Nine years ago, Forum publisher Bill Marcil Jr. said “Let’s give it a try” to starting a new column focusing on faith. It would be from the only perspective I could offer: my own.
I knew “Living Faith” would be one of billions of viewpoints on the topic. But I hoped, through sharing my lived experience, I could encourage others in their walk with God, and inspire hope in some uncertain of our having been created by an eternal being compelled by love.
In recent years, more have become skeptical that our world became manifest through the heart of a good God. Children raised in homes in which belief in God was taught and encouraged have moved on from the seemingly outdated ideas of their parents and grandparents.
More compelling reasons for human existence can now be accessed digitally in seconds. It’s become fashionable to ditch age-old wisdom for that which seems to feel and fit better and require less effort.
I realize reasons for abandoning faith in God are usually more complex than that, and often have an emotional source. Our broken humanity has led to skewed modeling of God’s perfect plan that has caused disillusionment. But in the end, all must come to terms with whether God exists, and whether to respond to his wooing.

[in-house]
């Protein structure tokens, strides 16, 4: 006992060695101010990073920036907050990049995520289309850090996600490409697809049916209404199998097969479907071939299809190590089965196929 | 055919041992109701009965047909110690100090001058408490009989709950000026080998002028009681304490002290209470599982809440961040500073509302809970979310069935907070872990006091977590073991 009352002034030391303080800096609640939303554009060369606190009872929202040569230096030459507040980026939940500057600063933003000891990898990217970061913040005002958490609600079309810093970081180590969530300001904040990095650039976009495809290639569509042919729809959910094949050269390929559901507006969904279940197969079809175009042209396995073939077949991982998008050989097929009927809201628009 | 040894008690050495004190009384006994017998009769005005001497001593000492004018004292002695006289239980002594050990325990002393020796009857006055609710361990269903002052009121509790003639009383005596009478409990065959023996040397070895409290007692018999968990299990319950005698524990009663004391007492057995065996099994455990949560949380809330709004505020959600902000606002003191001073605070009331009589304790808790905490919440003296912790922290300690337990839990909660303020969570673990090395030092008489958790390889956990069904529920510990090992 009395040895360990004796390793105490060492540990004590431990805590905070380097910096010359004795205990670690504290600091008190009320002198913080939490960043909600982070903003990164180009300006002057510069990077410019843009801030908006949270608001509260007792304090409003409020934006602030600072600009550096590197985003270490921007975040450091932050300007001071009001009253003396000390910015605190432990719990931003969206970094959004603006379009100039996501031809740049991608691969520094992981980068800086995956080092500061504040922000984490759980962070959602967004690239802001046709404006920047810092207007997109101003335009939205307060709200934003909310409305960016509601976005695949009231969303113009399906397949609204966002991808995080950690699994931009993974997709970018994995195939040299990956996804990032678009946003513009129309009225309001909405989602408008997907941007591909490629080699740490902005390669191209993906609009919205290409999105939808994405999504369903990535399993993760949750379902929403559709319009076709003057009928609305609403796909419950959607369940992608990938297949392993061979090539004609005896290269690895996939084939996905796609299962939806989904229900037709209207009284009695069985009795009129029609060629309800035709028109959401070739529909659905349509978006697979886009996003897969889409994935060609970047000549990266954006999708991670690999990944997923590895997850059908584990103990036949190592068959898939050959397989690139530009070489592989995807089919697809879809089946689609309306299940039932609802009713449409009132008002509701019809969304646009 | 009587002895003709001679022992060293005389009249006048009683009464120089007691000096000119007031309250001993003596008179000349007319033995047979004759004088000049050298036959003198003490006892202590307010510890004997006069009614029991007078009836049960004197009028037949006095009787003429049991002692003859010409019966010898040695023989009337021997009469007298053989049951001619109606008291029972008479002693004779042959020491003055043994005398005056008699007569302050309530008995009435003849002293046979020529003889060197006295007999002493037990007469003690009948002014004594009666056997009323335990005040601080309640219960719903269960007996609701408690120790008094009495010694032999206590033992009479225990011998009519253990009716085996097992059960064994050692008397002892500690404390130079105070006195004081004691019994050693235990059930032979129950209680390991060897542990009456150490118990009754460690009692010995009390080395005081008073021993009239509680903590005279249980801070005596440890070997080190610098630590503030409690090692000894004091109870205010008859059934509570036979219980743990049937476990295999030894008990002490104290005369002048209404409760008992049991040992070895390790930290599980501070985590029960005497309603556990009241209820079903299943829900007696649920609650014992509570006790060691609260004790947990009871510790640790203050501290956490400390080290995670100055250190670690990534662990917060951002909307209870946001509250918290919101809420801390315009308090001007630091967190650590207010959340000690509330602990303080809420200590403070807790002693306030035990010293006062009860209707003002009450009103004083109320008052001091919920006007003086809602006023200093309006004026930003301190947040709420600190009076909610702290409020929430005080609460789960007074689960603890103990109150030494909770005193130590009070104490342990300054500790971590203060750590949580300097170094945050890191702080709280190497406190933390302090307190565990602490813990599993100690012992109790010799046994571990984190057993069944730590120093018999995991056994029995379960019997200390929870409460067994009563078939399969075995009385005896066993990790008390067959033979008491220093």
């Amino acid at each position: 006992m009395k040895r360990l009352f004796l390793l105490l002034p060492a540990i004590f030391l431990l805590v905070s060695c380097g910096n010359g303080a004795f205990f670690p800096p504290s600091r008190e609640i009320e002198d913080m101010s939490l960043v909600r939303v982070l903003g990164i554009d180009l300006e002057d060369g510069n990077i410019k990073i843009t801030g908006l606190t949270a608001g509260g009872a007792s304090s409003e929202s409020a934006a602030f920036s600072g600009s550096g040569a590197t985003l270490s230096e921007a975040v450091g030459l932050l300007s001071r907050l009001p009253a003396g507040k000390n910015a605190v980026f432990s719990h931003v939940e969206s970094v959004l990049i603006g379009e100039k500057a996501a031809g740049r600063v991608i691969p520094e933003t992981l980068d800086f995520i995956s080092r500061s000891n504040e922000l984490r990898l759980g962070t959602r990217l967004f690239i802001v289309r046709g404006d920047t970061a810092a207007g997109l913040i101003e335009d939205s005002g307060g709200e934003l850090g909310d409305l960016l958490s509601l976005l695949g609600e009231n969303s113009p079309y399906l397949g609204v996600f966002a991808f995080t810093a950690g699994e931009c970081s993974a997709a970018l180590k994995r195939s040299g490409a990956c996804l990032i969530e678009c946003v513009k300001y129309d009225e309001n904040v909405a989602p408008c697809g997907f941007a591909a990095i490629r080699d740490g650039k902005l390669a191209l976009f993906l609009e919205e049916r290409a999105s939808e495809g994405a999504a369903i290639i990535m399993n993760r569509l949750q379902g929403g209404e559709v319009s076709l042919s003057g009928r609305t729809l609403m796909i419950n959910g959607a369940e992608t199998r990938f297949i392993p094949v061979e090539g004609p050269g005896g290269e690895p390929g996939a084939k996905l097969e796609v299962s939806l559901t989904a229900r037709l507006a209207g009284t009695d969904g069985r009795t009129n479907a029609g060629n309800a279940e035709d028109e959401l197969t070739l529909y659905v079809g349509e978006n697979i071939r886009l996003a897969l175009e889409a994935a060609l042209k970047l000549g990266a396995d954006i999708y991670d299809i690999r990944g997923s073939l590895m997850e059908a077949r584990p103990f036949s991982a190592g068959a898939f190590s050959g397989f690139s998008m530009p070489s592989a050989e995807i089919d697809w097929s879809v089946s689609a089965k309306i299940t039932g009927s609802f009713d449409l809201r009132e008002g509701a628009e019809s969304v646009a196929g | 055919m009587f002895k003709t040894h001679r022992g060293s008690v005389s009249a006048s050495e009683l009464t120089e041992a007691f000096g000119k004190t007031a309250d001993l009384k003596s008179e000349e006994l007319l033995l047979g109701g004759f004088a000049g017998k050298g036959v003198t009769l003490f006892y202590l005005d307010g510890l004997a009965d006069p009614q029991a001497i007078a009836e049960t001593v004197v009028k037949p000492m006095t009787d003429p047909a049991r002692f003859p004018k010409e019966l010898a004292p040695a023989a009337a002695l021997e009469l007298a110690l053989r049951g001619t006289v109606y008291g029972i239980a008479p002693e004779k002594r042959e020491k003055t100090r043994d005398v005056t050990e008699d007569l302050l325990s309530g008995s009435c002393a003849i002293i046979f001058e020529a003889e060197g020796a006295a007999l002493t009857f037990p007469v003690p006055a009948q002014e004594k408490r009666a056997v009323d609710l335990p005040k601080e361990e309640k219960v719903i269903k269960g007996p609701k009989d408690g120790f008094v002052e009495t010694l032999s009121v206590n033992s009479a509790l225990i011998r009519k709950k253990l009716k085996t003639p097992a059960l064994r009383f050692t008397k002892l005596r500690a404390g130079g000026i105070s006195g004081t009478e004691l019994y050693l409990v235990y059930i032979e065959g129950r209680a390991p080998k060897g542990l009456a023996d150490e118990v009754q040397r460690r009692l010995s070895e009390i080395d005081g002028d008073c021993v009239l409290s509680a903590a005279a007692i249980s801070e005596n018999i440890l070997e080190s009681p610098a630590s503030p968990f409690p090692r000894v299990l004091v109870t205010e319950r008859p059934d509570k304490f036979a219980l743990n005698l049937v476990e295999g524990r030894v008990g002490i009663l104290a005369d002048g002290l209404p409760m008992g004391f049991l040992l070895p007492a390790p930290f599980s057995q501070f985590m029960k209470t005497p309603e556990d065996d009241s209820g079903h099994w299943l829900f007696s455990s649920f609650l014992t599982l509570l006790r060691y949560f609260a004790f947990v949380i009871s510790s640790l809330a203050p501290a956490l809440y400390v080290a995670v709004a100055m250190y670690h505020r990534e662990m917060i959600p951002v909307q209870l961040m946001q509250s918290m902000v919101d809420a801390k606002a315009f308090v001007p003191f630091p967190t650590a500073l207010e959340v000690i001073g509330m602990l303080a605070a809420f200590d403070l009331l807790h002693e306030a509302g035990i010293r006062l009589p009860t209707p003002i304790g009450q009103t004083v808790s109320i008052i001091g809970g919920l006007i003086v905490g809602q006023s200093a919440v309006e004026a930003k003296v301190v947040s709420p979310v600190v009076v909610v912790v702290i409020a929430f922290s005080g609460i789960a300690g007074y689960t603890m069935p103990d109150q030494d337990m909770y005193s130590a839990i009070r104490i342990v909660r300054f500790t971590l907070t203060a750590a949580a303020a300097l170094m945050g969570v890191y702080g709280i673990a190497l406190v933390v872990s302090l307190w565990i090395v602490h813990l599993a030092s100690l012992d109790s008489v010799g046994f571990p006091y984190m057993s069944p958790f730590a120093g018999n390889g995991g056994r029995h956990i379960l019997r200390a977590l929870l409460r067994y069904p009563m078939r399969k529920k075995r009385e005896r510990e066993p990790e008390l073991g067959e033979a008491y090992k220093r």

I’m as convicted as ever that the Christian story is true; that Emmanuel, God-with-us, came to bring light and save us from eternal heartbreak. And I believe this Lord Jesus invites everyone into his kingdom of love.
Recently, I’ve been called to task in conversations to make an account for my own beliefs. Though no theologian nor trained philosopher, I return consistently to these basic reasons for my continued Living Faith:
Creation begs a creator. Simply put, something can’t come from nothing. We had to come from a source outside ourselves; one existing apart from us yet being part of us. Though we can’t see, or ultimately “prove,” God through scientific means, God’s existence can be known through reason.
Creation reflects its creator. Led by reason to conclude God’s existence, we can also deduce that God is good. It’s better to exist than not to exist; our existence is good. Therefore, the creator who has always existed must be good.
A good God does not look away from creation. If God is good, as we can reasonably determine, we can also conclude that God is invested in creation. Additionally, the world’s order reveals a purposeful plan. We are not random accidents that a good God would create and then abandon.
Here, we are reminded of these beautiful words from Scripture: “The Word was made flesh and made his dwelling among us, and we saw his glory, the glory as of the Father’s only Son, full of grace and truth.” (John 1:14)
Thanks to those who’ve engaged respectfully with me in these last nine years of reflection. As we welcome 2023, may we all live our faith with ever more purpose, charity, and hope.
[For the sake of having a repository for my newspaper columns and articles, I reprint them here, with permission, a week after their run date. The preceding ran in The Forum newspaper on Jan. 2, 2023.]